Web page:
Blue door photography savannah ga

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In the desolate pine barrens south of Jesup, where Highway 301 shoots its arrow toward Okefenokee Swamp, the town of Broadhurst exists only in memory and revenants. It started as a turpentine camp about 100 years ago on the Savannah-to-Jacksonville rail line. Black men got work scarring pine trees until they bled, then dipping the raw gum into barrels, which were taken by mule and wagon to a rail siding. The mules worked by voice commands, moving without teamster between the dippers. The barrels were loaded into cars and taken to distilleries, where they became the substance turpentine, mostly used as a solvent but also in products like medicines and thinners.  

I heard the history from Derby, who has a book about Broadhurst half written. “Many of these black families lived on-site in company shanties,” Derby told me, “depending on the commissary for food. Some of the workers came in on the chain gang, arrested for minor offenses and sent to hard labor. It was really slave labor,” he said, and he called the turpentine camp one of the last vestiges of plantation life.

By the ’50s the sun had set on turpentine, and the pine barrens began transmogrifying into plantation pines. “It’s gone,” Derby said. “Everything’s gone.” Part of a brick drying shed still stands, but otherwise Broadhurst is a stretch of pine flats speckled with low-income dwellings.

People say that the last person left in Broadhurst was a woman people called the “Broadhurst Witch.” Local historian Janet Royal told me about her. She was a thin, small African-American woman who lived at the main crossroads in the settlement. She dressed in ankle-length dresses and long sleeves and pretended to be crazy. She would dance out by the road with her hands over her head, holding a broom, muttering what seemed like curses directly at passersby. Nobody knows what happened to her or where she’s buried. In fact, nobody knows where anybody at Broadhurst is buried. “They moved the cemetery,” Royal told me.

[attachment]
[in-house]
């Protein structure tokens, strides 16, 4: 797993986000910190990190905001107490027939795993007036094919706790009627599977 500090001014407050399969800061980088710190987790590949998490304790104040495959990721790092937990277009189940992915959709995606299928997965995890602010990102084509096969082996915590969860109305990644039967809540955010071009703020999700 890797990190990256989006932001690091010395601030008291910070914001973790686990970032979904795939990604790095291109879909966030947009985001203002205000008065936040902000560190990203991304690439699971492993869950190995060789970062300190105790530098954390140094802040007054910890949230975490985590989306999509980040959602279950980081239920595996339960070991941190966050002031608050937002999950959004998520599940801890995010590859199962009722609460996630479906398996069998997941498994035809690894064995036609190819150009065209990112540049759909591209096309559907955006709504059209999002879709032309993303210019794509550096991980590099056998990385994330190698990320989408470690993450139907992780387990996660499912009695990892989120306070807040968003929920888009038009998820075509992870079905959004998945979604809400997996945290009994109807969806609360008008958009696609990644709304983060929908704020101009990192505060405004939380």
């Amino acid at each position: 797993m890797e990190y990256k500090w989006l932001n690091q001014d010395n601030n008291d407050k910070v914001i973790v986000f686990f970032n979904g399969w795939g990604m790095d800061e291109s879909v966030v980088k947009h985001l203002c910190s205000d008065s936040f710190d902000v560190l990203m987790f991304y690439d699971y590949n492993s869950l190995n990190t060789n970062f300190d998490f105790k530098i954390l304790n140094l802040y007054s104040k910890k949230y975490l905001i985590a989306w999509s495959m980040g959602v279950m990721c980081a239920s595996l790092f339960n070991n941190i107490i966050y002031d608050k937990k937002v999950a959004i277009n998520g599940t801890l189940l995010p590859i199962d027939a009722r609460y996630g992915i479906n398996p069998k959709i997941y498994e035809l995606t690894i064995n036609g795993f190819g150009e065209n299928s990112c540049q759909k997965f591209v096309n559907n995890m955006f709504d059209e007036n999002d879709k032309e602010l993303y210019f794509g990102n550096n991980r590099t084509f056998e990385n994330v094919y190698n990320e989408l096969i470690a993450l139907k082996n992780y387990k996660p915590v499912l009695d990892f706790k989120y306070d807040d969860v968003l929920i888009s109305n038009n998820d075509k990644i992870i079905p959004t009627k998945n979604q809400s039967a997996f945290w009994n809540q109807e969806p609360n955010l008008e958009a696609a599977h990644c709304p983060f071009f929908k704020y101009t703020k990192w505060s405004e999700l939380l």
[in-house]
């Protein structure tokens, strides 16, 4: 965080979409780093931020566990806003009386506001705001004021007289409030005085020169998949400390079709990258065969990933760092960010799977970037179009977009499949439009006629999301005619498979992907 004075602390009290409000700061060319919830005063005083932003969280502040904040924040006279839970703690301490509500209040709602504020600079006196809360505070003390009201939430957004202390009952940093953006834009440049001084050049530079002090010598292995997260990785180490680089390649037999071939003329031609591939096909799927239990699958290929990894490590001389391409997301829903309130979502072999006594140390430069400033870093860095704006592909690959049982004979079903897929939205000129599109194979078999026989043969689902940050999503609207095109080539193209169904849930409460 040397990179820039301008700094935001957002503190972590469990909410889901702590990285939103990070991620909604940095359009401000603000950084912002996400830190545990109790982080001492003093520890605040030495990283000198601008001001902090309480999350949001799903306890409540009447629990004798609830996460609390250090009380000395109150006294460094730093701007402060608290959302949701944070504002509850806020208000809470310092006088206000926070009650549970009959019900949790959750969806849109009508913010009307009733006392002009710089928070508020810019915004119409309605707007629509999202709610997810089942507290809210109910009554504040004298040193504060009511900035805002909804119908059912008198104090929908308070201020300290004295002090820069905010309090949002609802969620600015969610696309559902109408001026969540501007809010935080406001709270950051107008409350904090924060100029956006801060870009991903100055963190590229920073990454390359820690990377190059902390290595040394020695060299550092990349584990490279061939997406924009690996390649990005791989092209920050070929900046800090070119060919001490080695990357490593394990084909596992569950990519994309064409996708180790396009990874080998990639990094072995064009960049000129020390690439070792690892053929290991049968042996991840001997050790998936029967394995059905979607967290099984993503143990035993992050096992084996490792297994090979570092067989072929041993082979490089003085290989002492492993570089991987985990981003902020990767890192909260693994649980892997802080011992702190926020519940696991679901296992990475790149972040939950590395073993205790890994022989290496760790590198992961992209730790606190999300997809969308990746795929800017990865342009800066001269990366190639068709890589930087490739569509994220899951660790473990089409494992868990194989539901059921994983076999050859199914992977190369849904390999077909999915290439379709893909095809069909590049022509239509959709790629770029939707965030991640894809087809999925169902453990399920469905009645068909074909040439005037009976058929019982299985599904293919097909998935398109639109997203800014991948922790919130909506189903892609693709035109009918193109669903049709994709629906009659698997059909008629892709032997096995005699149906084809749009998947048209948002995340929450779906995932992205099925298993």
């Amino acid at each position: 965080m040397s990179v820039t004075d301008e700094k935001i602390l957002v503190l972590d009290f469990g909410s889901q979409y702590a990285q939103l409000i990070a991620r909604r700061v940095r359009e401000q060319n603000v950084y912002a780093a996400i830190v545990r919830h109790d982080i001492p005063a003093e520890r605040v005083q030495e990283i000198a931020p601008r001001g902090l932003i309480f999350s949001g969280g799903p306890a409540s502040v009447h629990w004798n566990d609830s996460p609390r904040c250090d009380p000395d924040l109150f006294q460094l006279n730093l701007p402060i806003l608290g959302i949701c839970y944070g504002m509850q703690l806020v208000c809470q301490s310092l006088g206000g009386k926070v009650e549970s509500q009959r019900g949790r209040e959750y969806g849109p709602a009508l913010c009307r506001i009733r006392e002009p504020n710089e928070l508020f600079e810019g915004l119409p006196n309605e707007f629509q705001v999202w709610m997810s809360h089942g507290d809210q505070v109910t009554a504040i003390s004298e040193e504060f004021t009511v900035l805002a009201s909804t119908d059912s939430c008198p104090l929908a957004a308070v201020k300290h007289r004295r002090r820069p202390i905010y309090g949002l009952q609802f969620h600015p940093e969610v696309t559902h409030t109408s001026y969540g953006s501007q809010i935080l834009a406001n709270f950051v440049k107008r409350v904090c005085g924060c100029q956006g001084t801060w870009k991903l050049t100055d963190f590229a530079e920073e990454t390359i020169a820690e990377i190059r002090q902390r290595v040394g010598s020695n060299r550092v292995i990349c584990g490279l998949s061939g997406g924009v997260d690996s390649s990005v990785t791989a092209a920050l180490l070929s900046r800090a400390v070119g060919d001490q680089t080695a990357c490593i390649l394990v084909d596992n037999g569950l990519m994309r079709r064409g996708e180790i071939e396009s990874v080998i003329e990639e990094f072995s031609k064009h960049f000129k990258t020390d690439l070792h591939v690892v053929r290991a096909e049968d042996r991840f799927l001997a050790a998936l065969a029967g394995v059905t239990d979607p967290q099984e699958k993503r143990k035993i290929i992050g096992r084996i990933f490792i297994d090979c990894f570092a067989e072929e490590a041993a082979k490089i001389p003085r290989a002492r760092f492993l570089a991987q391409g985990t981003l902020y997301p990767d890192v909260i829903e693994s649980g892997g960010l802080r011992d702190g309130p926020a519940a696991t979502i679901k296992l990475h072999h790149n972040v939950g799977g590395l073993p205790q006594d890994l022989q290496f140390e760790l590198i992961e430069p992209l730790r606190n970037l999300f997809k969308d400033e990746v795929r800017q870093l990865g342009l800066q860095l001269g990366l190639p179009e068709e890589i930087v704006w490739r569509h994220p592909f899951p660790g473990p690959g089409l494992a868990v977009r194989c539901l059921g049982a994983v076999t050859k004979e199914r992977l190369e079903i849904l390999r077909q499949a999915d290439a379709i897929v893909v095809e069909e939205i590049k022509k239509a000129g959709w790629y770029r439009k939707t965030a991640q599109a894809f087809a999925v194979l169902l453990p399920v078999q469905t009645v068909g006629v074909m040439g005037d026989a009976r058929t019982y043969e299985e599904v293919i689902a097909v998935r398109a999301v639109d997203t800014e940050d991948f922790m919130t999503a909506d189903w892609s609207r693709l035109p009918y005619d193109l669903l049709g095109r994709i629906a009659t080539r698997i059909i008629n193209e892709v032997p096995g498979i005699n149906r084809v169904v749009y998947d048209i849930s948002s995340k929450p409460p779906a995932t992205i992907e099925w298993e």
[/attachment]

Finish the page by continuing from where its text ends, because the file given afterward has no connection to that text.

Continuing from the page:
Nowadays, Broadhurst sports an auto salvage yard and a game-processing facility beside a couple of trailer homes. The afternoon I poked around, nobody was home. The whole area looked sad and depressed, scattered with domiciles that were often dilapidated and sometimes trashy, and a few small but tidy houses. Old cars rusted in yards, and unpainted outbuildings and wheelchair ramps had been thrown together with the cheapest grade lumbers. After a crazily warm winter, real spring had arrived, and trees were budding out, photography in all chromas of green, sprayed with the red samaras of red maple and clouds of yellow jessamine climbing toward the sky. When a wind rose, pollen dispersed through the air like smoke and left its yellow dust everywhere, marbling the roadsides, dimming the windshield.

I saw a man propped in the door of his home, smoking, gazing out at a small human-made pond in his backyard. I stopped and, apologizing for my interruption of his quiet, asked what he thought about the coal ash.

“I don’t like it one bit,” he said. “Whenever they bring in cancerous material, it will kill everything. It ought to be treated like asbestos. Not dump it on us and our families and our grandchildren.”

His wife came out. She worked at the elementary school. I asked if they planned on going to the public meeting. “Naw,” the man said and fell quiet.

The man, who asked me not to use his name, had grown up in the pine barrens, wandering the woods hunting, fishing and playing. “Used to, you could walk through the woods. The trees were huge. Now it’s like that.” He pointed to the tangled, first-growth, impenetrable forest beyond his pond.

He remembered the Broadhurst Witch. As a kid, he was frightened by her, but he knows that her dancing and muttering was a defense mechanism. “She didn’t want to be messed with,” he said. “If she noticed people piddling around, she’d go out and start dancing. She did it to spook ’em off.”

He told me where the Broadhurst Witch had lived, and after I left his house, I drove there, thinking surely blue door photography savannah ga I’d find a bottle dump or some rotting pine timbers, maybe a pass-along plant that signified an old homestead. I fought my way through dewberry brambles and young pines, kicking at leaves and needles. Nothing. I saw something growing that could have been day lily, but when I stooped for a better look, found a naturalized spiderwort. That’s a weed.

Dump trucks occasionally passed, headed you know where. A couple of blood-red cardinals flew around in the leafless trees. The sun shone through tangles of gray-brown muscadine vines that made of the place a jungle, dusted yellow in the golden sun. The witch’s den was gone, completely gone.





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